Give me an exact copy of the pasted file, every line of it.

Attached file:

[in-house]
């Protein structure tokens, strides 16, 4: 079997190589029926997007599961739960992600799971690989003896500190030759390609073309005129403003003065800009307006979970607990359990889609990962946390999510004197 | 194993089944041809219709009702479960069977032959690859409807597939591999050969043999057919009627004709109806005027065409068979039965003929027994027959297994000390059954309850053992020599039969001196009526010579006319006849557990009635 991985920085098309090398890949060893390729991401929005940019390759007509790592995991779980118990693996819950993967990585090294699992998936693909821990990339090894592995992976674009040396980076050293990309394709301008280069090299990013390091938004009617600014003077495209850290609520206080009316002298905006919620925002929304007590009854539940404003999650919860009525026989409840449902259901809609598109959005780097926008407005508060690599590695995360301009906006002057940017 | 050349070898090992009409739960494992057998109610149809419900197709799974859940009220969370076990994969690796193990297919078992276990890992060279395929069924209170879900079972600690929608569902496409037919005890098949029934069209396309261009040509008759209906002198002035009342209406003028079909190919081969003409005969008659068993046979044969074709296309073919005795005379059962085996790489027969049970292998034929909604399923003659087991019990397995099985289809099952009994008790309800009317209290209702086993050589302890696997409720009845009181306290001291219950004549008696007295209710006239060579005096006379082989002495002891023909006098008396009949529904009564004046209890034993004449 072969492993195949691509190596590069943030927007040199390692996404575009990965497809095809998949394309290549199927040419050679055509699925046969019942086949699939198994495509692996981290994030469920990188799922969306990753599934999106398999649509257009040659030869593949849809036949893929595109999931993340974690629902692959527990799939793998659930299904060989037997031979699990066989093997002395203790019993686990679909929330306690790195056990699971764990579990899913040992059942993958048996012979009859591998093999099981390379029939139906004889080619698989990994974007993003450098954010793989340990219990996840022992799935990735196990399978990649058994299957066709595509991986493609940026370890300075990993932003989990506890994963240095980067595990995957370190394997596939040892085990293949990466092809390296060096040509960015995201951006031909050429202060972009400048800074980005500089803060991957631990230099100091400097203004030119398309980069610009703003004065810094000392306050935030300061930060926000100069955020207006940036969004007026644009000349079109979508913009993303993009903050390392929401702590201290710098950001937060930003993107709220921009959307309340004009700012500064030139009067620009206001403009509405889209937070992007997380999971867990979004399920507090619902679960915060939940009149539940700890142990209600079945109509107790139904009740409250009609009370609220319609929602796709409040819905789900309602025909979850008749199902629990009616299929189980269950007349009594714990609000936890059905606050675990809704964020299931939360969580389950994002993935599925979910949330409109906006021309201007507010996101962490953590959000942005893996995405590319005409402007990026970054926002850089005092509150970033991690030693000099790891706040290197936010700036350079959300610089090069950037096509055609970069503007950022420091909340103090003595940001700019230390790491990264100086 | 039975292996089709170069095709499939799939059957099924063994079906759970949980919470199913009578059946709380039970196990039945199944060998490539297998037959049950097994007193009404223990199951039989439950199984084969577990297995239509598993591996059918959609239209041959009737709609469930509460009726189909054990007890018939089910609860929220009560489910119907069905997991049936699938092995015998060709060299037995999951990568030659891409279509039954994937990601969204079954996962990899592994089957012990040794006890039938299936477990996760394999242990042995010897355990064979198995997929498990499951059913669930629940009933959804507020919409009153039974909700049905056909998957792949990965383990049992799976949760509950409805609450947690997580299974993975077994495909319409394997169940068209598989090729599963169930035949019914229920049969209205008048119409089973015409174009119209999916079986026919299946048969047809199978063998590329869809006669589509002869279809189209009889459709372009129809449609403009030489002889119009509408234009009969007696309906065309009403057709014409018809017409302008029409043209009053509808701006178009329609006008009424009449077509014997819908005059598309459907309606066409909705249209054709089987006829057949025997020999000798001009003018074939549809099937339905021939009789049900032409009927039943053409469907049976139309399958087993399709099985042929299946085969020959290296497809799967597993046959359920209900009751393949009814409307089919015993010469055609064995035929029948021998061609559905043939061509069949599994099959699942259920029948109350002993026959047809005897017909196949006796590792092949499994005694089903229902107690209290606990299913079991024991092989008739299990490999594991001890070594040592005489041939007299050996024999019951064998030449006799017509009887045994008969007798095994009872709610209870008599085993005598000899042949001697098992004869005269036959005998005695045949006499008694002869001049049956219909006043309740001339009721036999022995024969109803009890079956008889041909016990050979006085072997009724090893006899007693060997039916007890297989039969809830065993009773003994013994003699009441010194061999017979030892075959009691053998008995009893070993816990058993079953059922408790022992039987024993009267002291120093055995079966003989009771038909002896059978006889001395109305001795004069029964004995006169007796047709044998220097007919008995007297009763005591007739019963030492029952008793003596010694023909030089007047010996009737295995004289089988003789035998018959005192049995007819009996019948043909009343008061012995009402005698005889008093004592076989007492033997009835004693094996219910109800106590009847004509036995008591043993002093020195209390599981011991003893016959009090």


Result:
[in-house]
């Protein structure tokens, strides 16, 4: 079997190589029926997007599961739960992600799971690989003896500190030759390609073309005129403003003065800009307006979970607990359990889609990962946390999510004197 | 194993089944041809219709009702479960069977032959690859409807597939591999050969043999057919009627004709109806005027065409068979039965003929027994027959297994000390059954309850053992020599039969001196009526010579006319006849557990009635 991985920085098309090398890949060893390729991401929005940019390759007509790592995991779980118990693996819950993967990585090294699992998936693909821990990339090894592995992976674009040396980076050293990309394709301008280069090299990013390091938004009617600014003077495209850290609520206080009316002298905006919620925002929304007590009854539940404003999650919860009525026989409840449902259901809609598109959005780097926008407005508060690599590695995360301009906006002057940017 | 050349070898090992009409739960494992057998109610149809419900197709799974859940009220969370076990994969690796193990297919078992276990890992060279395929069924209170879900079972600690929608569902496409037919005890098949029934069209396309261009040509008759209906002198002035009342209406003028079909190919081969003409005969008659068993046979044969074709296309073919005795005379059962085996790489027969049970292998034929909604399923003659087991019990397995099985289809099952009994008790309800009317209290209702086993050589302890696997409720009845009181306290001291219950004549008696007295209710006239060579005096006379082989002495002891023909006098008396009949529904009564004046209890034993004449 072969492993195949691509190596590069943030927007040199390692996404575009990965497809095809998949394309290549199927040419050679055509699925046969019942086949699939198994495509692996981290994030469920990188799922969306990753599934999106398999649509257009040659030869593949849809036949893929595109999931993340974690629902692959527990799939793998659930299904060989037997031979699990066989093997002395203790019993686990679909929330306690790195056990699971764990579990899913040992059942993958048996012979009859591998093999099981390379029939139906004889080619698989990994974007993003450098954010793989340990219990996840022992799935990735196990399978990649058994299957066709595509991986493609940026370890300075990993932003989990506890994963240095980067595990995957370190394997596939040892085990293949990466092809390296060096040509960015995201951006031909050429202060972009400048800074980005500089803060991957631990230099100091400097203004030119398309980069610009703003004065810094000392306050935030300061930060926000100069955020207006940036969004007026644009000349079109979508913009993303993009903050390392929401702590201290710098950001937060930003993107709220921009959307309340004009700012500064030139009067620009206001403009509405889209937070992007997380999971867990979004399920507090619902679960915060939940009149539940700890142990209600079945109509107790139904009740409250009609009370609220319609929602796709409040819905789900309602025909979850008749199902629990009616299929189980269950007349009594714990609000936890059905606050675990809704964020299931939360969580389950994002993935599925979910949330409109906006021309201007507010996101962490953590959000942005893996995405590319005409402007990026970054926002850089005092509150970033991690030693000099790891706040290197936010700036350079959300610089090069950037096509055609970069503007950022420091909340103090003595940001700019230390790491990264100086 | 039975292996089709170069095709499939799939059957099924063994079906759970949980919470199913009578059946709380039970196990039945199944060998490539297998037959049950097994007193009404223990199951039989439950199984084969577990297995239509598993591996059918959609239209041959009737709609469930509460009726189909054990007890018939089910609860929220009560489910119907069905997991049936699938092995015998060709060299037995999951990568030659891409279509039954994937990601969204079954996962990899592994089957012990040794006890039938299936477990996760394999242990042995010897355990064979198995997929498990499951059913669930629940009933959804507020919409009153039974909700049905056909998957792949990965383990049992799976949760509950409805609450947690997580299974993975077994495909319409394997169940068209598989090729599963169930035949019914229920049969209205008048119409089973015409174009119209999916079986026919299946048969047809199978063998590329869809006669589509002869279809189209009889459709372009129809449609403009030489002889119009509408234009009969007696309906065309009403057709014409018809017409302008029409043209009053509808701006178009329609006008009424009449077509014997819908005059598309459907309606066409909705249209054709089987006829057949025997020999000798001009003018074939549809099937339905021939009789049900032409009927039943053409469907049976139309399958087993399709099985042929299946085969020959290296497809799967597993046959359920209900009751393949009814409307089919015993010469055609064995035929029948021998061609559905043939061509069949599994099959699942259920029948109350002993026959047809005897017909196949006796590792092949499994005694089903229902107690209290606990299913079991024991092989008739299990490999594991001890070594040592005489041939007299050996024999019951064998030449006799017509009887045994008969007798095994009872709610209870008599085993005598000899042949001697098992004869005269036959005998005695045949006499008694002869001049049956219909006043309740001339009721036999022995024969109803009890079956008889041909016990050979006085072997009724090893006899007693060997039916007890297989039969809830065993009773003994013994003699009441010194061999017979030892075959009691053998008995009893070993816990058993079953059922408790022992039987024993009267002291120093055995079966003989009771038909002896059978006889001395109305001795004069029964004995006169007796047709044998220097007919008995007297009763005591007739019963030492029952008793003596010694023909030089007047010996009737295995004289089988003789035998018959005192049995007819009996019948043909009343008061012995009402005698005889008093004592076989007492033997009835004693094996219910109800106590009847004509036995008591043993002093020195209390599981011991003893016959009090």